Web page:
Basic Education minister Angie Motshekga has said that her department will make changes to South African schools as it continues to grapple with the Covid-19 pandemic. One of these specifically dealing with a review of the social distancing rules in classrooms.
The current rotation system where students alternate days at school, in order to comply with Covid-19 protocols, means that too much learning time is being lost, according to Motshekga.
She says that schools have also had to cut out parts of the curriculum because of the reduced contact time. This means that part of the curriculum will be carried over into 2021.
Minister Motshekga says that her department might adopt the measures of bigger schools who make use of body screens to keep the same number of learners in the classroom.
“We are looking also at other measures. Other big schools for instance are using body screens not distancing because physical distancing is very expensive for us because it means we have to cut classes in half. At a school where DG went in KZN, they are using screens. It is the same class of 35 and they are using screens. You just manage the movement of learners, so which means they able to have a normal timetable which is our biggest challenge now.”
-Angie Motshekga, Basic Education Minister
The National Teachers Union (NATU) finds that the current rotation system compromises the quality of education. It has also emerged that in some schools students only go to school after two weeks.
“Teachers are not happy with the current arrangement of seeing learners once after two weeks of teaching, learners one week and they come back after three weeks. That is definitely compromising the curriculum coverage and is also compromising the quality of learners produced for the next grade. They need to prioritise infrastructure in our schools.”
-Allan Thompson, NATU President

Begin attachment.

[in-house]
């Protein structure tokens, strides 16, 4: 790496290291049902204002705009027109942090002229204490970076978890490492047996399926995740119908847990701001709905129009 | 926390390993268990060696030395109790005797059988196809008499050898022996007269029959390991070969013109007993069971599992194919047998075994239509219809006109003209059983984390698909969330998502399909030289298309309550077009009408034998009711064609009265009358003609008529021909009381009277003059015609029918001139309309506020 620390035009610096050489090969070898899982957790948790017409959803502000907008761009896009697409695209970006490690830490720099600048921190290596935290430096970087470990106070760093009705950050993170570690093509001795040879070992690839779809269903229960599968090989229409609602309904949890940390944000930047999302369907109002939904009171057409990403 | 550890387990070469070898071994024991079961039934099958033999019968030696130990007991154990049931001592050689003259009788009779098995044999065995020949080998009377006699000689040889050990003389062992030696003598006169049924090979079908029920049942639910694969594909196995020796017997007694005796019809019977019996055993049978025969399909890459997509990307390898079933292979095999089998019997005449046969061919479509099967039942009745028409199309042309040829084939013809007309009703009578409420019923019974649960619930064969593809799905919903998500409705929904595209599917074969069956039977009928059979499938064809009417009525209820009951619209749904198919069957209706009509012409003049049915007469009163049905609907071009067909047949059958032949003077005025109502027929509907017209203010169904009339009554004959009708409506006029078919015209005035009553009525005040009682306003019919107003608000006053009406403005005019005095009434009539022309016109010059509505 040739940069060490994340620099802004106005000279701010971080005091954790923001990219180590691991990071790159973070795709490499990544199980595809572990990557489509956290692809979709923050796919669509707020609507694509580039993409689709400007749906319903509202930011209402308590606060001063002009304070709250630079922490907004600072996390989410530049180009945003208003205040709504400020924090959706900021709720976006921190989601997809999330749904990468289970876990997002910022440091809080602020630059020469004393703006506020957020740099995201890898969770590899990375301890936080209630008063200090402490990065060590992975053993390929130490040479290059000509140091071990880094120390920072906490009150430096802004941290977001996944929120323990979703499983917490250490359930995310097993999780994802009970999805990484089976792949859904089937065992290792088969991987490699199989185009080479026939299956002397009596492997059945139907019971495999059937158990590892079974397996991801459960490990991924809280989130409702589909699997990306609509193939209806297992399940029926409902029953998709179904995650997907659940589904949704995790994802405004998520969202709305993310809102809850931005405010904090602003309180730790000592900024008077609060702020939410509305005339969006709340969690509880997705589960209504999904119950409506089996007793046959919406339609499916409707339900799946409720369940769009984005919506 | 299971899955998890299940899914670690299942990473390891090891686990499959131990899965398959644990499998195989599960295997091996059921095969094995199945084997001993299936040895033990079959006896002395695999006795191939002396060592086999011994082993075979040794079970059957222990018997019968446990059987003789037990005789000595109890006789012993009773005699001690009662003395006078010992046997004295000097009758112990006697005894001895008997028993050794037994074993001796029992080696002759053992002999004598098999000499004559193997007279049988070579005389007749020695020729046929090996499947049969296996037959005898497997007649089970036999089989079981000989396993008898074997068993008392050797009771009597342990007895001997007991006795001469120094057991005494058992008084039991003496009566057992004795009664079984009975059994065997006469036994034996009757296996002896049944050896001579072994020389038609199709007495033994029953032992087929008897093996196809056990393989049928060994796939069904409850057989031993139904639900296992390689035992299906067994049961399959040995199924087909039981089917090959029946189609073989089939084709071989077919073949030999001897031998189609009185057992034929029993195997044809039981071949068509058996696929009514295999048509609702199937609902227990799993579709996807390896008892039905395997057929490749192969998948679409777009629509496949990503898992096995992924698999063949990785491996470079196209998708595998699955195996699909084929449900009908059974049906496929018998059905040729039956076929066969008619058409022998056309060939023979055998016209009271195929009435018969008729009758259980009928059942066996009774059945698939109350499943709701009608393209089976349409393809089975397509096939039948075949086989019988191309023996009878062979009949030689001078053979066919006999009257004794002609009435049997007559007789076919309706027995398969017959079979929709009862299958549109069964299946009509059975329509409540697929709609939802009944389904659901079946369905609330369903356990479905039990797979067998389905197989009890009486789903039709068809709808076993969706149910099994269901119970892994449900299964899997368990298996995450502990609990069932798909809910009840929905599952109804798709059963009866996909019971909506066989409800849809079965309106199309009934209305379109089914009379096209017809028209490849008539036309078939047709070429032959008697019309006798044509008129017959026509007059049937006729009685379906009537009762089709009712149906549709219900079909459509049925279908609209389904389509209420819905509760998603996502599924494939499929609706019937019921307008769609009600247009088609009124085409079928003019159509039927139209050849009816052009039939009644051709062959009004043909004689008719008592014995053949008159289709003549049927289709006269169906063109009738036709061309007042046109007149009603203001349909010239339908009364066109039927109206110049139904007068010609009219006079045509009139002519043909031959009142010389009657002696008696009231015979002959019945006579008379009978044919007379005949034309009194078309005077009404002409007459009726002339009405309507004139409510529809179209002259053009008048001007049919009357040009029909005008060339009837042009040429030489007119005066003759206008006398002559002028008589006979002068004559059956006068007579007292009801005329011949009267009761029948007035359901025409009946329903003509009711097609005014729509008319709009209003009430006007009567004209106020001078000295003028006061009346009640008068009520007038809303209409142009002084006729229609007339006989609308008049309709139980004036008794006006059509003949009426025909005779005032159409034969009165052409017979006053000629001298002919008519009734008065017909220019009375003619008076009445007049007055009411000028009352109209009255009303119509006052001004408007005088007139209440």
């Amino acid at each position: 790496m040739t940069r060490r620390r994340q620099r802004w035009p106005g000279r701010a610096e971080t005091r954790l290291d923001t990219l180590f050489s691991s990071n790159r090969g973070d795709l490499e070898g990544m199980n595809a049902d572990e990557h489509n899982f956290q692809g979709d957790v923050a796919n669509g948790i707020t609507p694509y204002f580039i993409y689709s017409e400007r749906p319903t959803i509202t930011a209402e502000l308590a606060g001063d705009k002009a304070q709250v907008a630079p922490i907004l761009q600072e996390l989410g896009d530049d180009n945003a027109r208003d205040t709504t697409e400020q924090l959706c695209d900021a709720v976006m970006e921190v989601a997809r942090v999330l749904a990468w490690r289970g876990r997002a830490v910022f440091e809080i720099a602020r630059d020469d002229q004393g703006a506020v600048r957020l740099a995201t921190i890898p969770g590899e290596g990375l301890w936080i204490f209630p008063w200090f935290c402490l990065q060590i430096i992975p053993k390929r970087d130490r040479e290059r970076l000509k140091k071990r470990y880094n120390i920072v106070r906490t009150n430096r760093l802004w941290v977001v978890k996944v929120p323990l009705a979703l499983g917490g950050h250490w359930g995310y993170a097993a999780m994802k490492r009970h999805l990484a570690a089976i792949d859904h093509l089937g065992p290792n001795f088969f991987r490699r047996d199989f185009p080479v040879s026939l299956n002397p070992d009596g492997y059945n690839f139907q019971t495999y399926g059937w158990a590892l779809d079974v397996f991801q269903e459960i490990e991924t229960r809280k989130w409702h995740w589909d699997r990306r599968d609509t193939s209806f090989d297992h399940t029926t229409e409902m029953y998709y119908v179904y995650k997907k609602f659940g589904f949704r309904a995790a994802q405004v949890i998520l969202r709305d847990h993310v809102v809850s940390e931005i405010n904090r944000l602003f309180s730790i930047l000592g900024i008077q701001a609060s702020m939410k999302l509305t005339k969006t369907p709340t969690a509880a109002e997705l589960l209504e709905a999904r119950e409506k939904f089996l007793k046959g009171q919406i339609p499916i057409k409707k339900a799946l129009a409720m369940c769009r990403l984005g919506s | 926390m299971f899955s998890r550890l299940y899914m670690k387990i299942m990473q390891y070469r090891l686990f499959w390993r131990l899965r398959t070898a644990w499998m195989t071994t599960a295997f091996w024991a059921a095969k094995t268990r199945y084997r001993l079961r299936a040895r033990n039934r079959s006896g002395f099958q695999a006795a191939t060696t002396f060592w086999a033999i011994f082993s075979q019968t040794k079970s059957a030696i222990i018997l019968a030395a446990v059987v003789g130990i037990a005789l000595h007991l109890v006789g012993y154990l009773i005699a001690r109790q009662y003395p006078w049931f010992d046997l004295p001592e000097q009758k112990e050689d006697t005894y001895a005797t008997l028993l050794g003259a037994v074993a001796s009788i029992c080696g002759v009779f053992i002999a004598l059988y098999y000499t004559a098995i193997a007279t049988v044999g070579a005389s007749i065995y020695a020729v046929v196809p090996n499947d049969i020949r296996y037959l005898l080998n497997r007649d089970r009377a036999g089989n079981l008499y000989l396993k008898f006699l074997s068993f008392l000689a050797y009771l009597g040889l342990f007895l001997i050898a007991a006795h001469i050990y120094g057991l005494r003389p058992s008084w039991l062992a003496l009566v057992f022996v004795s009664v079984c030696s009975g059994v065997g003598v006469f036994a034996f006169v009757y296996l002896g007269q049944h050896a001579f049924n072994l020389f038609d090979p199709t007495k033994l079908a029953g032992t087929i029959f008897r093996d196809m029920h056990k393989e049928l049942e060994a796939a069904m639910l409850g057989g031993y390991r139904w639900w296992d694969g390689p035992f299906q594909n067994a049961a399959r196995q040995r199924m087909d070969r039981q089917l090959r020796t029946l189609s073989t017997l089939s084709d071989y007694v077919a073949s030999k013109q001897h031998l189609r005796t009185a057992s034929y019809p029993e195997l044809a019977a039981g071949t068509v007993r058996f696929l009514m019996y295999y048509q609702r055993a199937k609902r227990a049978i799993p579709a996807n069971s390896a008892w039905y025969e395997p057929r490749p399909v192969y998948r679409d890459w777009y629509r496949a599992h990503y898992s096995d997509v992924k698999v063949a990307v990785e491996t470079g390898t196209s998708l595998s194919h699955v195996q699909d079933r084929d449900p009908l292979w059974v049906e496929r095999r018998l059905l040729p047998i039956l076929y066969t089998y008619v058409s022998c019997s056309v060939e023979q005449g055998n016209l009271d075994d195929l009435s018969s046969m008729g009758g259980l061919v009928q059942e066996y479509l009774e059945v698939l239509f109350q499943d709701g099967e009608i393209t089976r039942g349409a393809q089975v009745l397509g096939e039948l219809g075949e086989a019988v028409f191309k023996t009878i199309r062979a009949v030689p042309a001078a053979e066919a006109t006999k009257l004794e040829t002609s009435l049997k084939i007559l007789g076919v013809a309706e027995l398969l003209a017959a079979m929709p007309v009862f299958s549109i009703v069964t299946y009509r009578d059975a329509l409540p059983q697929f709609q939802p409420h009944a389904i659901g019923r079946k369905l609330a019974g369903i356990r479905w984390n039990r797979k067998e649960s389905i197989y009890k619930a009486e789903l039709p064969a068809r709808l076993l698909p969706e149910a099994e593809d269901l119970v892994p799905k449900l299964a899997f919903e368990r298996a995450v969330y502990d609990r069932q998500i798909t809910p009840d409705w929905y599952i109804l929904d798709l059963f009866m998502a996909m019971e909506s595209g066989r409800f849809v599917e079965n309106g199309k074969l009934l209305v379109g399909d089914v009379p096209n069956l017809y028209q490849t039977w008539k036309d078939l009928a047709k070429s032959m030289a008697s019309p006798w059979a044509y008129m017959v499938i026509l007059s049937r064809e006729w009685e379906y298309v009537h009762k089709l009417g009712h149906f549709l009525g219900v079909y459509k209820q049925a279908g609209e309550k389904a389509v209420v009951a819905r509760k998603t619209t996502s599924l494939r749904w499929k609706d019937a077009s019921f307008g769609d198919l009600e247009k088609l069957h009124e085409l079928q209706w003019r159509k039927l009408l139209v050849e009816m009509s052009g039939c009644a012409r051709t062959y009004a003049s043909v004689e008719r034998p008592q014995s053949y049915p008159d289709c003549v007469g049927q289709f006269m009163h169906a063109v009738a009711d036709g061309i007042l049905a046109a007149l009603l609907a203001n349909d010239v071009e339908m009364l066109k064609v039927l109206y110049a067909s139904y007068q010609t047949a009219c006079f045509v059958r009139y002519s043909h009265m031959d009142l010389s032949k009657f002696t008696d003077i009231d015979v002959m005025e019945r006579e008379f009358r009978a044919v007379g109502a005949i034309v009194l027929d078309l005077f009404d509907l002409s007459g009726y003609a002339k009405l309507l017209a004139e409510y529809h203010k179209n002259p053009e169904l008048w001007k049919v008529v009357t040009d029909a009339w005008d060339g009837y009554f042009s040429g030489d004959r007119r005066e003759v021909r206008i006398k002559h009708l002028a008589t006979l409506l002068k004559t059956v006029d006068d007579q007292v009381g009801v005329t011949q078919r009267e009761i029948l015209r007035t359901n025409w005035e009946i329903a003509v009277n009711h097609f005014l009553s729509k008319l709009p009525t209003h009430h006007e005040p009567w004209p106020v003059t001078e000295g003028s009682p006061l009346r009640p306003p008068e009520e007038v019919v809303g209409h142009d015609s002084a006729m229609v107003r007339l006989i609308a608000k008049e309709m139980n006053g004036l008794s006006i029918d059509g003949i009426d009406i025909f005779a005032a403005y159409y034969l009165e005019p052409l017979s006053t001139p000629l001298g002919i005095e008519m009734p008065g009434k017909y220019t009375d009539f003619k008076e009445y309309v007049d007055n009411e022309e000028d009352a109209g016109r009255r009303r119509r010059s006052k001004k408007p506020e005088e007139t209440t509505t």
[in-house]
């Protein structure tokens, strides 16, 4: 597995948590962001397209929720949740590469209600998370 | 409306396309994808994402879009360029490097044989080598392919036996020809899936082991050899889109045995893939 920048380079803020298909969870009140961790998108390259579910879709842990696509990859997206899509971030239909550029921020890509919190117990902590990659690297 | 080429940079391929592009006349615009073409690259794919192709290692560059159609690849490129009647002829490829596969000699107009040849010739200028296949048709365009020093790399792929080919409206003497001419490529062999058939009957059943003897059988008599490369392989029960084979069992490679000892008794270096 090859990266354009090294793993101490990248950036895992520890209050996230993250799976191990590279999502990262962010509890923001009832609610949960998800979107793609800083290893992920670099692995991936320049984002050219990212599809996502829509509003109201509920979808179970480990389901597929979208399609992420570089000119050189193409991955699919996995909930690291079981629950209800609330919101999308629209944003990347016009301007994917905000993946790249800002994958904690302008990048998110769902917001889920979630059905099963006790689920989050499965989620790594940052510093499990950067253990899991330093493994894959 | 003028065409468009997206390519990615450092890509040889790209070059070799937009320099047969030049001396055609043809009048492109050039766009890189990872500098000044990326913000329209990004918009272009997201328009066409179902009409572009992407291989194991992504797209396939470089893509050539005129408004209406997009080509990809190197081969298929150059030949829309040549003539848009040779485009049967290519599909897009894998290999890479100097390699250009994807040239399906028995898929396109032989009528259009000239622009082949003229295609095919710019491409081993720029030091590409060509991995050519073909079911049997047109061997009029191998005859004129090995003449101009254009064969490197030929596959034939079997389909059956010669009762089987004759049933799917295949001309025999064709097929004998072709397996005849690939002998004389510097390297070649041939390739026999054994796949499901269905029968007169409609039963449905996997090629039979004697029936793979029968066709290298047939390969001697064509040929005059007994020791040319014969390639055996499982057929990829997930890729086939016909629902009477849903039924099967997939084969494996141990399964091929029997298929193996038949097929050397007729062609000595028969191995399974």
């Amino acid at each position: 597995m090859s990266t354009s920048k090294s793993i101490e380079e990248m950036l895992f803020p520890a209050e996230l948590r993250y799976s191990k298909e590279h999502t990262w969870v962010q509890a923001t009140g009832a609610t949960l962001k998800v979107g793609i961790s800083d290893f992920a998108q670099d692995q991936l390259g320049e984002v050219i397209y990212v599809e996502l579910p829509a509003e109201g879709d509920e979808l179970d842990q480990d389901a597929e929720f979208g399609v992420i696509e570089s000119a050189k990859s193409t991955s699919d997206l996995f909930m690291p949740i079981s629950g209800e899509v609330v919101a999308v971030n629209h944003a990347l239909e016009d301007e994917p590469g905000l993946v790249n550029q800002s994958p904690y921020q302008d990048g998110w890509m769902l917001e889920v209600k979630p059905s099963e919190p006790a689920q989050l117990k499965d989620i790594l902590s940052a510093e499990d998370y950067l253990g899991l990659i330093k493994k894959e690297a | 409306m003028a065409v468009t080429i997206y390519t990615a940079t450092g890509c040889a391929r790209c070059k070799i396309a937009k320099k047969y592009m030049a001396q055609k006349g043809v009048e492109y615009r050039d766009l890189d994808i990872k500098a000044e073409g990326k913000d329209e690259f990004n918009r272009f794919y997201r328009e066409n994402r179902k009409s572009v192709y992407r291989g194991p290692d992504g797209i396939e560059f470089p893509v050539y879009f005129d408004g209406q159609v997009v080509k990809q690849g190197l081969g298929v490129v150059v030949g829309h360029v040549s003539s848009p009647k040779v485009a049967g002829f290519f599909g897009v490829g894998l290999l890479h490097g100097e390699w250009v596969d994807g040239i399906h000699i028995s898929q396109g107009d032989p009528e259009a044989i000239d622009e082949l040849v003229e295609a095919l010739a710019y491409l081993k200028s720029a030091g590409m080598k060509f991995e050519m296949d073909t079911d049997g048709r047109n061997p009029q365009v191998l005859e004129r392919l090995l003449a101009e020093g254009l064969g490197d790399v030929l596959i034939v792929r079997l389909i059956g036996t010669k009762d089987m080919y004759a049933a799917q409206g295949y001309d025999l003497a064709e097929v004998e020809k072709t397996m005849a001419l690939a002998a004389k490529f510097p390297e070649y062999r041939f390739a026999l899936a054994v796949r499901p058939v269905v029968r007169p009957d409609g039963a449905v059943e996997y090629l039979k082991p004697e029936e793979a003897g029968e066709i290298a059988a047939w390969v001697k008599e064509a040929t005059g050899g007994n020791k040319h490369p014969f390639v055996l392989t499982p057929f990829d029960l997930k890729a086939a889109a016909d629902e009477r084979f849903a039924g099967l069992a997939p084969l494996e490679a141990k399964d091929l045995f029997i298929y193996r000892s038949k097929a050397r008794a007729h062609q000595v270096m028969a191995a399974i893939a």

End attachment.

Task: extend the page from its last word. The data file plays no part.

However, the teacher union Naptosa says that the current system just needs to be refined. Naptosa president Basil Manuel says the rotation system is currently the only system that can keep schools safe and cautions schools against bringing students back without having enough space.
“The rotation system is working at the moment but I think we need to refine it and some of the choices we have where some schools have one week on and one week off, we are now learning that that might not be the best idea, but the one-day-on one-day-off is working. Remember we have no choice because of social distancing and COVID-19. I want to caution the schools that want to bring people back even if they don’t have enough space.”
-Basil Manuel, Naptosa President
Outside of the classroom learners are now allowed to partake in certain sporting activities, this comes as a part of the changes brought about by minister Motshekga and her department. In a new gazette published by minister Angie Motshekga, the resumption of some sports at South African schools were given the go ahead.
The directive states that the following activities are permitted to resume, subject to social distancing, hygiene and safety measures and without spectators:
Non-contact sport training;
Inter-school non-contact sport matches;
Non-contact sport-related activities;
Arts and culture school-based activities in schools.
The number of persons in the sporting venues, training area or change rooms, at any given time, must not exceed 50% of the capacity of the venue with all persons observing the social distancing requirements, as well as, wearing masks except athletes participating or training in matches.
Schools that compete in inter-school activities must adhere to the limitation of:
250 persons or fewer, in the case of an indoor activity; and
500 or fewer, in the case of an outdoor activity;
Provided that no more than 50% of the capacity of the venue is used with persons observing the social distancing requirements.
Other regulations include the provision of hand sanitizers, the keeping of a register for all participants and the disinfection and cleaning of all sporting venues.
Find the full Government Gazette here
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